How to Help Your Loved Ones Who Suffer with Migraine

An estimated 38 million people in the United States suffer from migraines, and 2-3 million of these sufferers experience chronic symptoms. If someone in your close circle experiences migraines, you likely know just how debilitating they can be. Migraines often come out of nowhere, leaving their victim in extreme pain and discomfort. For the loved ones of migraine sufferers, it can often be difficult to know what to do and how to help. Even if you have taken the time to do your research about migraines and think you have a grasp on what it is like, you cannot completely put yourself in a sufferer’s shoes.

What is a Migraine, Anyway?

Sure, we’ve all had a headache before, nothing a little Advil can’t take care of, right? This is one of the biggest misconceptions about migraines. Those who have never been brought to their knees from a migraine simply do not understand just how different they are. For a majority (8 out of 10) of migraine sufferers, nausea is a common symptom. Why is this? Simply put – pain is nauseating. This is just one of the main differences between headaches and migraines and the first step to helping understand what a migraineur is going through.

So, how can you help?

For one, it helps to understand what some of the main causes of migraines could be. While different people have different triggers, there are three big things that factor into every person’s migraines: food, stress, and sleep. By understanding this, you will be on your way to helping your loved one.

Understanding Your Role

It can be difficult to be in a relationship – romantic or otherwise – with someone who suffers from migraines, as the pain often controls that person’s social life, professional life, and love life. Before anything else, maintaining a healthy relationship with an individual who suffers from migraines starts with communication and a dedication to understanding what a migraine is, what causes it, what some of the behaviors associated with migraines are, and how you can help.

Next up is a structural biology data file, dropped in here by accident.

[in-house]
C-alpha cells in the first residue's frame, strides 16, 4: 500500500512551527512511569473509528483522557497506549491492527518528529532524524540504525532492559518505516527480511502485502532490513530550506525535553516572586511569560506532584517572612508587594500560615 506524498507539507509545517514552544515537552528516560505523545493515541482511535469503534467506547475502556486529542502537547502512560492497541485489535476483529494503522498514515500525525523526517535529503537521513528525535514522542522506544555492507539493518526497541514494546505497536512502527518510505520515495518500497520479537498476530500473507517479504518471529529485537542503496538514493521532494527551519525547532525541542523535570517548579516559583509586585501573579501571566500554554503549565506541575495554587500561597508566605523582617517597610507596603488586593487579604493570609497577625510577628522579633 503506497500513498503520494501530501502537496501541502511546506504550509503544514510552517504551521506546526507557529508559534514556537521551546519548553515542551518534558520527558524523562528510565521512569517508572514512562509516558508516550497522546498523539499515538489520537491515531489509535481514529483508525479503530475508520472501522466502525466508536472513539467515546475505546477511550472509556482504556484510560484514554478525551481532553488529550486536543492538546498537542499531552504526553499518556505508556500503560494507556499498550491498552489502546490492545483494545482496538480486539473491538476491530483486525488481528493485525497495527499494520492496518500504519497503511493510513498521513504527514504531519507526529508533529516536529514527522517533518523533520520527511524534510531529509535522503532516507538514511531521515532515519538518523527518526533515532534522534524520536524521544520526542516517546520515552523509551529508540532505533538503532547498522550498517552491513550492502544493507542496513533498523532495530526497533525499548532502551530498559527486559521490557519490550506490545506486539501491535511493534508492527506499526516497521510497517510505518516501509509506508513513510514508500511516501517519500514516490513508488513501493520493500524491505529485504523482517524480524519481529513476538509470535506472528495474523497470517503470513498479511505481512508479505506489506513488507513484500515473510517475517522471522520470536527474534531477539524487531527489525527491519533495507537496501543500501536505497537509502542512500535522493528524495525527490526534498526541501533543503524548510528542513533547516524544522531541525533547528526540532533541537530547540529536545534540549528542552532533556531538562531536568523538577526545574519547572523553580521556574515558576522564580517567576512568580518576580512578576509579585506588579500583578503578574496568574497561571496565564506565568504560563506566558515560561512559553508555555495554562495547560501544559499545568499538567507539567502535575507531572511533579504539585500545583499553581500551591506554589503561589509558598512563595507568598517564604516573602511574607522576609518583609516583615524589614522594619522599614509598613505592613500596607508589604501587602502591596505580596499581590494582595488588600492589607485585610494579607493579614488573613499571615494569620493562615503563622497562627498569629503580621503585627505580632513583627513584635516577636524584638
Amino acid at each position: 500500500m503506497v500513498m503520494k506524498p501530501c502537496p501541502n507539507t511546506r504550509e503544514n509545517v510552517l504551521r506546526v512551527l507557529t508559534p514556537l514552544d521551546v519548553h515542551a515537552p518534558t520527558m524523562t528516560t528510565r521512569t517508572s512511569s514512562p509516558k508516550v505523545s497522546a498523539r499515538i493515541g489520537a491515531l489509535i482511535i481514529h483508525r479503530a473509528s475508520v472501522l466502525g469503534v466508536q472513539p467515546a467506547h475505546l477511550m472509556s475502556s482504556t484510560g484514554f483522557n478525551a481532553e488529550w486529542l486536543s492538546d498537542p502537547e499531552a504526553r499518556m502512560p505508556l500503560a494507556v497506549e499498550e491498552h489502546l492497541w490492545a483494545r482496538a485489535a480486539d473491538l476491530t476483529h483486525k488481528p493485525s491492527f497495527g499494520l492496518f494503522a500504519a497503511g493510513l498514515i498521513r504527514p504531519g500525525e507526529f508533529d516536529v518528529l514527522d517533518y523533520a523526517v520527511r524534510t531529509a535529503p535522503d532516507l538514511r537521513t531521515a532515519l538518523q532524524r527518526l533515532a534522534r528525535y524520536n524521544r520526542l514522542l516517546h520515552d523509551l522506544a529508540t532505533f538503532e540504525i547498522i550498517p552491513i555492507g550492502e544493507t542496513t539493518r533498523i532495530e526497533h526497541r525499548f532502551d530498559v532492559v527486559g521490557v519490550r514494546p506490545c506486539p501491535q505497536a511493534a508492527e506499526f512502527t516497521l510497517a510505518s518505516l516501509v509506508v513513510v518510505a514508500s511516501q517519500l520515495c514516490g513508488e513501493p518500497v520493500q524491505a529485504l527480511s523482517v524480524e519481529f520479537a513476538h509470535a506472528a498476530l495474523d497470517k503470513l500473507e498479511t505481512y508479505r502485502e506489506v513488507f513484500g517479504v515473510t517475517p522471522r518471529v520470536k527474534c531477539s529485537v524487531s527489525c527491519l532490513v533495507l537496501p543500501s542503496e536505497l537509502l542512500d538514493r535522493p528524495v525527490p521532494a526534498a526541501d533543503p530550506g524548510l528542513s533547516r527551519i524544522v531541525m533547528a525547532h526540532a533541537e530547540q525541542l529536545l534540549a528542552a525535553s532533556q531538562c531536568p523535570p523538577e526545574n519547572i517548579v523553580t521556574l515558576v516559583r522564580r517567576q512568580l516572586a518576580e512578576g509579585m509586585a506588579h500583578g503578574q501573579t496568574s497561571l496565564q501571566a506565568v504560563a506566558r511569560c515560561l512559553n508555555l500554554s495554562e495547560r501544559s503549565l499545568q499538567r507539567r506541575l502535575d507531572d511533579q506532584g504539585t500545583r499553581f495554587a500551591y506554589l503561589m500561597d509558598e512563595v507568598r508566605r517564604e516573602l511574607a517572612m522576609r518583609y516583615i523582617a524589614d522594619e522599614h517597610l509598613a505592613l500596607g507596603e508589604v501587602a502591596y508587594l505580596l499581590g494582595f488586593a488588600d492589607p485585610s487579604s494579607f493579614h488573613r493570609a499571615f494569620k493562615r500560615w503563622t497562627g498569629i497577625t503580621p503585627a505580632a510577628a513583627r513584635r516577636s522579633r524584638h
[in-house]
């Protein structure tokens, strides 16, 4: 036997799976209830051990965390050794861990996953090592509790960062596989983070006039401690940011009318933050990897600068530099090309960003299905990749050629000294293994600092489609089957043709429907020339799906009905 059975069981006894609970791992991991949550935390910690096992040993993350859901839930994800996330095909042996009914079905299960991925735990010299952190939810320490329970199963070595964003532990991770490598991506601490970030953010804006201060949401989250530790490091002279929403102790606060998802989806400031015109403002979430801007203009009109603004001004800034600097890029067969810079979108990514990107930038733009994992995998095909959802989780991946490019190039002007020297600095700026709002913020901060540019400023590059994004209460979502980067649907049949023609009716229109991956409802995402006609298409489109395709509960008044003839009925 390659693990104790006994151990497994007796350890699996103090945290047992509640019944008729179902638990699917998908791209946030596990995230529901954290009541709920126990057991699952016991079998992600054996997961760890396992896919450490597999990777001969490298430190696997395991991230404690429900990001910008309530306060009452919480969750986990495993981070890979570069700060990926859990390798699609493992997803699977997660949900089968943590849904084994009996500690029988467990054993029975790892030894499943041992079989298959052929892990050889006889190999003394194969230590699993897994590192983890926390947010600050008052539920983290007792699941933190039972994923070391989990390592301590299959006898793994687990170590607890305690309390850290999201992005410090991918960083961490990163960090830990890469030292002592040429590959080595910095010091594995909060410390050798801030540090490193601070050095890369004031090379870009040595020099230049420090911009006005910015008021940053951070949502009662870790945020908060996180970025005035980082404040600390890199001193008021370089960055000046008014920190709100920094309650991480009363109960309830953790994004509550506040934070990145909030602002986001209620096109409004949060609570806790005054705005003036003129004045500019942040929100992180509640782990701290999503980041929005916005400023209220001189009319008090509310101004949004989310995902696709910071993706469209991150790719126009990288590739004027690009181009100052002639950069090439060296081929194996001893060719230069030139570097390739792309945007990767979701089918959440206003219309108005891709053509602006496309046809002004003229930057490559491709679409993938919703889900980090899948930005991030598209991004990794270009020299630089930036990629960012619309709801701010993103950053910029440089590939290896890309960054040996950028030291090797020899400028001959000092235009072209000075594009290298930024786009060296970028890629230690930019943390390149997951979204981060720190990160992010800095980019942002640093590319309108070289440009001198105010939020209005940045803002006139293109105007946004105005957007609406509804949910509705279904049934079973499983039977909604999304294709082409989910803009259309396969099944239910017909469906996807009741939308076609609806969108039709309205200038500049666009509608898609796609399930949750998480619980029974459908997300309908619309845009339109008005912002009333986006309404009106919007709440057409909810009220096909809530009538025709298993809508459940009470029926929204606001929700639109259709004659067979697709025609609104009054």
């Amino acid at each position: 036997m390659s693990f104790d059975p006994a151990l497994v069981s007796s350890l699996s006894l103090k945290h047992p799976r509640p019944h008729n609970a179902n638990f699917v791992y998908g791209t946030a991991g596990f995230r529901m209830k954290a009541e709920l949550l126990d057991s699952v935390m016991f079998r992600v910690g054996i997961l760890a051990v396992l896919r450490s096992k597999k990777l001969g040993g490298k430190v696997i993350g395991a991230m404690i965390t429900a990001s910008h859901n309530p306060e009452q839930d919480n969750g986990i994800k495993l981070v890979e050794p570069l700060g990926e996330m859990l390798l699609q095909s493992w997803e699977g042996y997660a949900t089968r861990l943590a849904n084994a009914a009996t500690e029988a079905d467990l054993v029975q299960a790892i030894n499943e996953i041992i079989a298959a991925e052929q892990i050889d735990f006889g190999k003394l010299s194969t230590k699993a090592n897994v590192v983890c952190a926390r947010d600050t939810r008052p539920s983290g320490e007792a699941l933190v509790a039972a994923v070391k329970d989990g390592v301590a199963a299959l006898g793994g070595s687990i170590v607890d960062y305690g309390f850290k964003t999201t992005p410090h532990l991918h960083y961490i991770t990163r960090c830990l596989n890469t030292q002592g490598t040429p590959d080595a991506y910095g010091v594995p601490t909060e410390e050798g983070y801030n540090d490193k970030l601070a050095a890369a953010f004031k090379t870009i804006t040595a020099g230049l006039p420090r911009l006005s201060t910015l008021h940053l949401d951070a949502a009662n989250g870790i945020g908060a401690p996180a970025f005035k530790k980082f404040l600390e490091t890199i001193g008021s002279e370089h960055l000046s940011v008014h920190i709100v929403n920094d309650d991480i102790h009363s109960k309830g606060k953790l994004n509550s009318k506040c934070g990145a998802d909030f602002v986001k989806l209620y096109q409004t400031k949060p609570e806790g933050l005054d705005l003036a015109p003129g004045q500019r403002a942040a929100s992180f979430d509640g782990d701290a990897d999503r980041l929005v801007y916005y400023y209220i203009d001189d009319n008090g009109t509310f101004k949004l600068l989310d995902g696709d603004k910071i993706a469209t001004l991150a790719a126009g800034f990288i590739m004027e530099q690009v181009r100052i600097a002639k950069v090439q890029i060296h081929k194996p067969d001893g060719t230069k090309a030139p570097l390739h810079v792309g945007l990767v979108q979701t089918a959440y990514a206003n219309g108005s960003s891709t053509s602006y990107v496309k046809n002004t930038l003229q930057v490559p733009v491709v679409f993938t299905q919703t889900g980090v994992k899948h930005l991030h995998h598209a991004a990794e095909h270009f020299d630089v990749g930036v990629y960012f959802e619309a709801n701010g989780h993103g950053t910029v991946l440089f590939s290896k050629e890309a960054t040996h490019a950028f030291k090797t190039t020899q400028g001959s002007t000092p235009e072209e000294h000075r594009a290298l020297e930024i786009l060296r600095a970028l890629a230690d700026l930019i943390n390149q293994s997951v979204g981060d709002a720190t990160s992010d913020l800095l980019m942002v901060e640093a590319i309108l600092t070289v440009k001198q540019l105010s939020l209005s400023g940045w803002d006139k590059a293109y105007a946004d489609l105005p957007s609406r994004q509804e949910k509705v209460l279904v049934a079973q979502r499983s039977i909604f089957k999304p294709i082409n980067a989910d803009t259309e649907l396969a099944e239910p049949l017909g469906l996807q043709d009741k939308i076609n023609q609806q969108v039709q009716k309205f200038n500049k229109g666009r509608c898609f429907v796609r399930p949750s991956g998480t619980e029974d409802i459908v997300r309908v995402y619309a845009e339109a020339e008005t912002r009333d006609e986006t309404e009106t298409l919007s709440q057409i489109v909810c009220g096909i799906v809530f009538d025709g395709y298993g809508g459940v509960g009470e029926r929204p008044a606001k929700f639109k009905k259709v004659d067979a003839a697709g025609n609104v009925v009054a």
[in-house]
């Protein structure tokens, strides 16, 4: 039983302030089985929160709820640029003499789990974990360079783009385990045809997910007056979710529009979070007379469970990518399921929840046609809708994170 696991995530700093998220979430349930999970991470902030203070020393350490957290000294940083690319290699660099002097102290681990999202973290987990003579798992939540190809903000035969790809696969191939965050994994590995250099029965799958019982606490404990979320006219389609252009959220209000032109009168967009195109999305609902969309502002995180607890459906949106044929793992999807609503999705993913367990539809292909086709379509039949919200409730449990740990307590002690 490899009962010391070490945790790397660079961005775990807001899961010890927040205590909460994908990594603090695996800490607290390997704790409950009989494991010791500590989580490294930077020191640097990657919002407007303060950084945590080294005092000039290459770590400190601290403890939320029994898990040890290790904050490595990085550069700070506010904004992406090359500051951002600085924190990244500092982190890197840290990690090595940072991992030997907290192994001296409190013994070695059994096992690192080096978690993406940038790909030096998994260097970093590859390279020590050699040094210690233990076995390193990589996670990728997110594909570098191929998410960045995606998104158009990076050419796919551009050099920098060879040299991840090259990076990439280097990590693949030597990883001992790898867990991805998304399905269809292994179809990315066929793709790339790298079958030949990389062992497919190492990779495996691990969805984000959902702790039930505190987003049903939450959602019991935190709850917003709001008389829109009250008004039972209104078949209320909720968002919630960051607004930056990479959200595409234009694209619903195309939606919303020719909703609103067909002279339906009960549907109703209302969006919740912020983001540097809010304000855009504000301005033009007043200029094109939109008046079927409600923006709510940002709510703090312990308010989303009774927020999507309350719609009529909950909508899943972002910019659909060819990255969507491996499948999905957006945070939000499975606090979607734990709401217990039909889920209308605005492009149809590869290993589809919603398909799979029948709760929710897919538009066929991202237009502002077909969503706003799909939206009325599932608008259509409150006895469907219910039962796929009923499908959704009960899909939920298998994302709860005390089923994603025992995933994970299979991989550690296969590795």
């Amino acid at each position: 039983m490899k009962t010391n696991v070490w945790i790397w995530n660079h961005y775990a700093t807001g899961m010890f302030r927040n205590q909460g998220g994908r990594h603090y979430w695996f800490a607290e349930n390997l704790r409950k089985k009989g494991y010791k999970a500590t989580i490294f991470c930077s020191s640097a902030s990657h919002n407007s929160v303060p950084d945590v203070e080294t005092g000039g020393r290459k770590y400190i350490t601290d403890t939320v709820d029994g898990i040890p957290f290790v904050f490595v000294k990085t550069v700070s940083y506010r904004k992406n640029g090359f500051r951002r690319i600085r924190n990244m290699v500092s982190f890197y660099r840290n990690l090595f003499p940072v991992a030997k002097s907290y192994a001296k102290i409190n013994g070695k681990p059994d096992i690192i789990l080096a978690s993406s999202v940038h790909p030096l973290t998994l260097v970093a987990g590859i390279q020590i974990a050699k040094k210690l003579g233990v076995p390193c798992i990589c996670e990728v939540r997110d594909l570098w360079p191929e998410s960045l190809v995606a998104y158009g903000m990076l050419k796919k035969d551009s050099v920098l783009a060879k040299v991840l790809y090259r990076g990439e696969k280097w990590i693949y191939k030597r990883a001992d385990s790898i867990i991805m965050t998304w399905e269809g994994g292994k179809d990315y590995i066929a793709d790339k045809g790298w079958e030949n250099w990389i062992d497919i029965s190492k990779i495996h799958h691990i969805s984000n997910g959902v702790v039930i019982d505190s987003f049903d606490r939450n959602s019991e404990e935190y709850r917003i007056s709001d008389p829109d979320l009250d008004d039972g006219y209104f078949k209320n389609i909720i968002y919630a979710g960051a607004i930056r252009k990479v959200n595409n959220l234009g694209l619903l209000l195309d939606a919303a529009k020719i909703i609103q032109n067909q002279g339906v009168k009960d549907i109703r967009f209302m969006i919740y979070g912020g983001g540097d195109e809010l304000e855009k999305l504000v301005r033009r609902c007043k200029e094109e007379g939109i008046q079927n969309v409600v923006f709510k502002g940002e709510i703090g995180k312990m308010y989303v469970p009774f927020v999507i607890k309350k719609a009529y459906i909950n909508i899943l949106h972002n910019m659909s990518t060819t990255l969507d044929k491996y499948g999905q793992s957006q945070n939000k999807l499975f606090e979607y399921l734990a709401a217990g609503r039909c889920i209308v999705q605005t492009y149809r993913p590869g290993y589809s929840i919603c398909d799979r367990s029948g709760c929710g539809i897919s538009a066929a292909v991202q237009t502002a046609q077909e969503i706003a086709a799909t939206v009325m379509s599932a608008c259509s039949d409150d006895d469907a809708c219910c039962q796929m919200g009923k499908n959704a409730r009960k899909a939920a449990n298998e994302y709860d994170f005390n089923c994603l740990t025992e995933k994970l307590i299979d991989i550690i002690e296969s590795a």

With this, it is also important for you to understand the signs and symptoms of a migraine and what some of the most effective remedies are. The last thing you want is for your loved one to suffer in silence, so open the door for them to discuss what they are going through with you.

Co-Existing with a Migraine

Understanding is the first step to helping, but there are a handful of other ways you can ease your loved one’s pain and discomfort when a migraine strikes:

 

  • Communication is key – Openly discussing migraines – what they feel like and the effect they have on your life – is one of the best ways for your family member or partner to help you understand what it’s like. If you aren’t sure where to start, try writing down a list of questions to get the conversation going in the right direction. By talking about migraines in an open way that allows both sides to speak their truth, you will both be supported.

 

  • Be supportive – When someone has a migraine, they often want to retreat and isolate themselves. Do your best to respect your loved one’s wishes, while still offering your support.

 

  • Be flexible – The last thing a migraine sufferer wants is to have their plans derailed because of a nasty migraine. Understand that, yes, migraines often hit at the most inopportune moments, butthere is nothing they can do about it. Be flexible and lead with compassion.

 

If you aren’t sure how you can help someone in your life who suffers from migraines, try reaching out and talking to a doctor. There are many different resources out there today designed to make living with a migraine easier – for both the sufferer and their family and friends. Taking the time to understand what it is like to experience a migraine will in turn make you a better supporter for your loved one — something everyone will benefit from.

 

Research

Migraine Again – How to Make Room for Migraine in Your Relationships

Migraine.com – Caring for a Migraine Sufferer

Everyday Health – Caregiving Role in Migraine Relief